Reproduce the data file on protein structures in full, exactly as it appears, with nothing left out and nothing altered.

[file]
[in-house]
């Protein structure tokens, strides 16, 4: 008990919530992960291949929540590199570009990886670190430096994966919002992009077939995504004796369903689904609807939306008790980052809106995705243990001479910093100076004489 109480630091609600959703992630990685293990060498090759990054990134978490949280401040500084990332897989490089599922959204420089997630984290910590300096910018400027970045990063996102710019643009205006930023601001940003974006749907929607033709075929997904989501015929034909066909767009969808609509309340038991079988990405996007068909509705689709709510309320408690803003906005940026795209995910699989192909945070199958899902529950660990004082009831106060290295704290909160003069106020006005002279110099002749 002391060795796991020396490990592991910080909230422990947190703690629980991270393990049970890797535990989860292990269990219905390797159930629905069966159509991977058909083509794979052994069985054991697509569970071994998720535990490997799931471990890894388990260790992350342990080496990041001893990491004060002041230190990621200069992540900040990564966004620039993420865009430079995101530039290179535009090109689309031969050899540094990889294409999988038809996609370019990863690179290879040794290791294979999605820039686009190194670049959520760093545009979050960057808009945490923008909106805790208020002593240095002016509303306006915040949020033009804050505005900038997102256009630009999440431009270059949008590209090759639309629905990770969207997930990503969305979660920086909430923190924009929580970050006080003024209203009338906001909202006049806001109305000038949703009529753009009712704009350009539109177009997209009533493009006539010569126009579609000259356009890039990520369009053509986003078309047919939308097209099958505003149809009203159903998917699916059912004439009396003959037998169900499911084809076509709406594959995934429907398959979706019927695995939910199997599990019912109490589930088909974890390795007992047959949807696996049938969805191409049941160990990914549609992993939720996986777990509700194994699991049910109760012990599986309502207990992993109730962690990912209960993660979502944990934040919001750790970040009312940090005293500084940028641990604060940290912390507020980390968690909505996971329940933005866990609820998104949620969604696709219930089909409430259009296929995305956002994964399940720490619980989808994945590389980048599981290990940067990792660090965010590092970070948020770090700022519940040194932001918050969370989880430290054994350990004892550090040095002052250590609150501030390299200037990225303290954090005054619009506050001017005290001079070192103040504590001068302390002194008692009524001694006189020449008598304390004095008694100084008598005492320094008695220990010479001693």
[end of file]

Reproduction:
[in-house]
């Protein structure tokens, strides 16, 4: 008990919530992960291949929540590199570009990886670190430096994966919002992009077939995504004796369903689904609807939306008790980052809106995705243990001479910093100076004489 109480630091609600959703992630990685293990060498090759990054990134978490949280401040500084990332897989490089599922959204420089997630984290910590300096910018400027970045990063996102710019643009205006930023601001940003974006749907929607033709075929997904989501015929034909066909767009969808609509309340038991079988990405996007068909509705689709709510309320408690803003906005940026795209995910699989192909945070199958899902529950660990004082009831106060290295704290909160003069106020006005002279110099002749 002391060795796991020396490990592991910080909230422990947190703690629980991270393990049970890797535990989860292990269990219905390797159930629905069966159509991977058909083509794979052994069985054991697509569970071994998720535990490997799931471990890894388990260790992350342990080496990041001893990491004060002041230190990621200069992540900040990564966004620039993420865009430079995101530039290179535009090109689309031969050899540094990889294409999988038809996609370019990863690179290879040794290791294979999605820039686009190194670049959520760093545009979050960057808009945490923008909106805790208020002593240095002016509303306006915040949020033009804050505005900038997102256009630009999440431009270059949008590209090759639309629905990770969207997930990503969305979660920086909430923190924009929580970050006080003024209203009338906001909202006049806001109305000038949703009529753009009712704009350009539109177009997209009533493009006539010569126009579609000259356009890039990520369009053509986003078309047919939308097209099958505003149809009203159903998917699916059912004439009396003959037998169900499911084809076509709406594959995934429907398959979706019927695995939910199997599990019912109490589930088909974890390795007992047959949807696996049938969805191409049941160990990914549609992993939720996986777990509700194994699991049910109760012990599986309502207990992993109730962690990912209960993660979502944990934040919001750790970040009312940090005293500084940028641990604060940290912390507020980390968690909505996971329940933005866990609820998104949620969604696709219930089909409430259009296929995305956002994964399940720490619980989808994945590389980048599981290990940067990792660090965010590092970070948020770090700022519940040194932001918050969370989880430290054994350990004892550090040095002052250590609150501030390299200037990225303290954090005054619009506050001017005290001079070192103040504590001068302390002194008692009524001694006189020449008598304390004095008694100084008598005492320094008695220990010479001693």